I. Nelson Rose, a professor of law at Whittier University, wrote, “The State Gaming Division acknowledged that a tip from an outside source started their investigation. Jeff says he thinks it was the IRS. This is unlikely, because the IRS is bound by the “silver platter” doctrine, which prevent the IRS from turning over a gambler, and his required tax returns, on a silver platter to local law enforcement.” However, the references that I’ve seen to the Silver Platter doctrine are a bit different.

[This next section gives the history of the “Silver Platter Doctrine.” It’s not exciting reading, and is in the hidden text below.]

The IRS’ Criminal Investigation Handbook notes, “Evidence obtained by state officers under circumstances which would constitute unreasonable search and seizure under the Fourth Amendment if obtained by Federal officers is equally inadmissible in a Federal criminal trial. This repudiates the former so-called silver platter doctrine which had allowed Federal courts to admit evidence illegally obtained by state officers if there had been no collusion by Federal officials. The Federal court must decide for itself if there has been unreasonable search and seizure by state officers, even though the state court has already considered the question and irrespective of the state court’s findings.” (Admissibility of Evidence, Handbook 9.4, Chapter 9.15.4)

So let’s examine online gambling. Chuck Humphrey has concluded that online poker is technically illegal in California. His website has both a summary of his conclusions on the legality of gambling in each state and each state’s law. For example, all gambling is illegal in Tennessee and Utah. Of course, the 2003 World Series of Poker champion won his entry via online gambling and hails from Tennessee and, to my knowledge, hasn’t been prosecuted. But that doesn’t mean you won’t be, unfortunately. Until the situation is clarified (and this may take some number of years), the legality of being a professional online gambler is unknown.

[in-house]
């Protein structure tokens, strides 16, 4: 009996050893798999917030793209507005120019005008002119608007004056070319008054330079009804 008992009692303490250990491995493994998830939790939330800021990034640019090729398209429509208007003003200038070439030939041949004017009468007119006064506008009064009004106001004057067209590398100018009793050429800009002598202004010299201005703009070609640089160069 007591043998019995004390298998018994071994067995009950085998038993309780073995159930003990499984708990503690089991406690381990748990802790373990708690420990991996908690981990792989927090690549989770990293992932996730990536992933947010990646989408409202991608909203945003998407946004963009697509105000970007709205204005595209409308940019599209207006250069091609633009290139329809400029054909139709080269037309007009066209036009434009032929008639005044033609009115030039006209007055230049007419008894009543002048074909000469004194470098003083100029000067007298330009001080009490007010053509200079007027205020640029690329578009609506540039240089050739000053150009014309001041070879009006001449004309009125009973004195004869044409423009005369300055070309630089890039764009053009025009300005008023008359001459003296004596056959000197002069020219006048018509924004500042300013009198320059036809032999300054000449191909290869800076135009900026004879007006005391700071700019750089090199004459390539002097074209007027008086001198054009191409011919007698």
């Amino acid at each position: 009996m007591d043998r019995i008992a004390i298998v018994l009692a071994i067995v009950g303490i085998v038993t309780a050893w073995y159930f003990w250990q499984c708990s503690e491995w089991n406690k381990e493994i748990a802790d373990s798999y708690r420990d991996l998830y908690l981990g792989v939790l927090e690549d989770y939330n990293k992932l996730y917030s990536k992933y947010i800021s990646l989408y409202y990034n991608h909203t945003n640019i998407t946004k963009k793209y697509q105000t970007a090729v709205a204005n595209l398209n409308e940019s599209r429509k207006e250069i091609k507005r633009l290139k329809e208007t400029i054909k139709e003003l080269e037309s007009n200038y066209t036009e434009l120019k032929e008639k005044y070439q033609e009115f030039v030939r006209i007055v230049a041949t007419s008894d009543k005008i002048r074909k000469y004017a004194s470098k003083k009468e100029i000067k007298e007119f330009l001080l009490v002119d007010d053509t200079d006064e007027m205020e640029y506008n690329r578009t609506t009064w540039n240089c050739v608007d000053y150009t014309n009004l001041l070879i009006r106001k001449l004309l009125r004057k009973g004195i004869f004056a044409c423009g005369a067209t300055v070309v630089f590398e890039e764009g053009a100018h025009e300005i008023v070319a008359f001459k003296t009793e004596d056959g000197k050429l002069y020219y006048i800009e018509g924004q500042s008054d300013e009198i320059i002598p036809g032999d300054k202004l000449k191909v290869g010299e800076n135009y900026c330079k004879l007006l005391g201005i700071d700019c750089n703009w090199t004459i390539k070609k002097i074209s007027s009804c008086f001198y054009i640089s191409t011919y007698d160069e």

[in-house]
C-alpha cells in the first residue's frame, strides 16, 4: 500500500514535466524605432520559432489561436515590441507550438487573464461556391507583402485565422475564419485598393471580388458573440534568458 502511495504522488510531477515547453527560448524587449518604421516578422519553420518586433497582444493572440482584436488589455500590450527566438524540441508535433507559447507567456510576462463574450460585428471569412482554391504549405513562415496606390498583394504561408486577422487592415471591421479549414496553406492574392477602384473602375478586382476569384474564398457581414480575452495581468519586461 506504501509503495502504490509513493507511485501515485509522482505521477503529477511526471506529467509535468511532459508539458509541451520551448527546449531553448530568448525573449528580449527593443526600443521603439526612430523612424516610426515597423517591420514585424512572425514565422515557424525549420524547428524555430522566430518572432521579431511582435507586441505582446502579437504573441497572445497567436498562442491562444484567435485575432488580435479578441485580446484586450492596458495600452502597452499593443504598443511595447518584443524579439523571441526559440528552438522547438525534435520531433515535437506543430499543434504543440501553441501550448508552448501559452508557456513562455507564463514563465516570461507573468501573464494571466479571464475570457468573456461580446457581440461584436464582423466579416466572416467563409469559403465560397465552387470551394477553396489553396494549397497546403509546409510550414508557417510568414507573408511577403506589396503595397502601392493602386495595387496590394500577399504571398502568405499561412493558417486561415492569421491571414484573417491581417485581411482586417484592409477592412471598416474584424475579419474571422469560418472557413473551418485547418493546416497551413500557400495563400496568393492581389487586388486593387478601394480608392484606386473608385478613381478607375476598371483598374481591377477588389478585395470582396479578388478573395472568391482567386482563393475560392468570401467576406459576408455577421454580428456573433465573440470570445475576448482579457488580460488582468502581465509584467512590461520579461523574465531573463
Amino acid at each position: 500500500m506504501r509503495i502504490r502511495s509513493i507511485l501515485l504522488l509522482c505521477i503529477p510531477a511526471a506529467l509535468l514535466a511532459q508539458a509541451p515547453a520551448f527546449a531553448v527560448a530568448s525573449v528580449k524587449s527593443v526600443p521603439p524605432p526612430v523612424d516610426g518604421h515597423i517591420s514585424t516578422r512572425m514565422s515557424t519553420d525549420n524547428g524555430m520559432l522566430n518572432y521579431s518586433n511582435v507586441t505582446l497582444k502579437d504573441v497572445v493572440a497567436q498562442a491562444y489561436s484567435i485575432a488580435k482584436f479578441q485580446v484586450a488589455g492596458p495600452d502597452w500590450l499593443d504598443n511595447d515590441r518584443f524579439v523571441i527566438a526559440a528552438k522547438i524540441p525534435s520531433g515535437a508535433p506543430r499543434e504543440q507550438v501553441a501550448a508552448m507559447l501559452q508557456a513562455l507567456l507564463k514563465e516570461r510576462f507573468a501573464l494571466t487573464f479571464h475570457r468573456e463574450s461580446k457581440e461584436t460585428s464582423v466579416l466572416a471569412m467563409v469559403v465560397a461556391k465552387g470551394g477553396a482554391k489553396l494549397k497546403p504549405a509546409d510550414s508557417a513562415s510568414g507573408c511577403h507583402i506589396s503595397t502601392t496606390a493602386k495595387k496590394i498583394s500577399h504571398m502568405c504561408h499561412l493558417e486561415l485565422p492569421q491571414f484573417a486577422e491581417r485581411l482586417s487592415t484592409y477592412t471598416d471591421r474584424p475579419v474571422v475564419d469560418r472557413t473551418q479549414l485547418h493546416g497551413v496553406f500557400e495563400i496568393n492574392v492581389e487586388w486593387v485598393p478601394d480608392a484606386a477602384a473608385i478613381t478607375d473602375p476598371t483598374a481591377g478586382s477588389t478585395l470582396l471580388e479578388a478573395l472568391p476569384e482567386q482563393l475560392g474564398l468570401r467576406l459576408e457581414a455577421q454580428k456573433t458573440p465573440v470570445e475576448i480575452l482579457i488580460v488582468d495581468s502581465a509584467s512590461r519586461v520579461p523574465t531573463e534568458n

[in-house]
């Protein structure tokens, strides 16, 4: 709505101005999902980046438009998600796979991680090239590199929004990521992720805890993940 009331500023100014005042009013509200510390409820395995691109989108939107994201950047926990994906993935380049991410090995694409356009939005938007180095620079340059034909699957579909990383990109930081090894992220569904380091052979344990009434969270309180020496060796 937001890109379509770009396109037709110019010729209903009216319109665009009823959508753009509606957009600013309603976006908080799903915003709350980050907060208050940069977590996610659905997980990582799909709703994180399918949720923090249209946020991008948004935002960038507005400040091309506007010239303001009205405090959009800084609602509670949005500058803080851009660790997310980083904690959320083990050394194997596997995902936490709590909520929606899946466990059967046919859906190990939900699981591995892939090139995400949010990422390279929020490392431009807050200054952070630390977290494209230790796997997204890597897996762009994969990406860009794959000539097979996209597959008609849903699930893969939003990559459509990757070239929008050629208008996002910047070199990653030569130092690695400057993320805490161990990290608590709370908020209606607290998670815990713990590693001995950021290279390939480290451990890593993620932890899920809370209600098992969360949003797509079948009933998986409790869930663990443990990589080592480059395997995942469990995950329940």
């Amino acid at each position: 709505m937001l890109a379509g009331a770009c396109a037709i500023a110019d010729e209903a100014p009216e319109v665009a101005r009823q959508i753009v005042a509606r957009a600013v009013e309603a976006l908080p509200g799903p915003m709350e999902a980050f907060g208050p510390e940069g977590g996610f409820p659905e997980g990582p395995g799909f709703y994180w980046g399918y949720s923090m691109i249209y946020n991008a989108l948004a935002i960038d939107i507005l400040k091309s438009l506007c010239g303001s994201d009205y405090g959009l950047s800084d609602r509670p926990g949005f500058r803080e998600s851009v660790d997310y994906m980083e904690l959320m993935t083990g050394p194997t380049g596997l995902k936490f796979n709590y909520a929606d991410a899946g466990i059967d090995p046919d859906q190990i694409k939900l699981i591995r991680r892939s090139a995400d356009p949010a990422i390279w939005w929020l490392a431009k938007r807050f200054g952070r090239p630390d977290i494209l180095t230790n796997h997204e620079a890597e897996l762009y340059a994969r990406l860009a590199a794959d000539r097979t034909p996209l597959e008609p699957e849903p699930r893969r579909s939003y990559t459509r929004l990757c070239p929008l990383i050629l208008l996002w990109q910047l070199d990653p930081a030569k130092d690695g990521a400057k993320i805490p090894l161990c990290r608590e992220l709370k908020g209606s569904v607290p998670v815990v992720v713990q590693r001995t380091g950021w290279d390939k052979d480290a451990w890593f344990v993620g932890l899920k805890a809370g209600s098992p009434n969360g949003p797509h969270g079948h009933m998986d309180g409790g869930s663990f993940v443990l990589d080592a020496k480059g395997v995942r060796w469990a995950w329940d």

On every federal tax return you must include your occupation. This is a statutory requirement. However, you do not have to incriminate yourself (the Fifth Amendment). There is nothing wrong with an online gambler (filing as a professional) calling himself a professional gambler. That’s a correct description of what he or she does. Be forewarned that if you are stupid enough to put down on your tax return that you are in an illegal occupation (e.g. “illegal drug dealer”), you can have your name forwarded by the IRS to other law enforcement.

Today the government isn’t attempting to prosecute online gamblers. However, the government might be looking to prosecute owners of online gambling sites and people who work for online gambling sites. Online gamblers are far better off declaring their gambling income on their tax returns and paying their taxes than facing fines, penalties and possible imprisonment for ignoring the law.

In Part 5 (coming next week) I’ll conclude this series by examining poker tournaments and taxes.

4 Responses to “Taxes and Online Gambling, Part 4: States, Filings, and Legalities”


    The fourth installment of Russ Fox’s gambling tax project is up at Taxable Talk. This post talks about state taxes,…


    The fourth installment of Russ Fox’s gambling tax project is up at Taxable Talk. This post talks about state taxes,…


    The fourth installment of Russ Fox’s gambling tax project is up at Taxable Talk. This post talks about state taxes,…


    The fourth installment of Russ Fox’s gambling tax project is up at Taxable Talk. This post talks about state taxes,…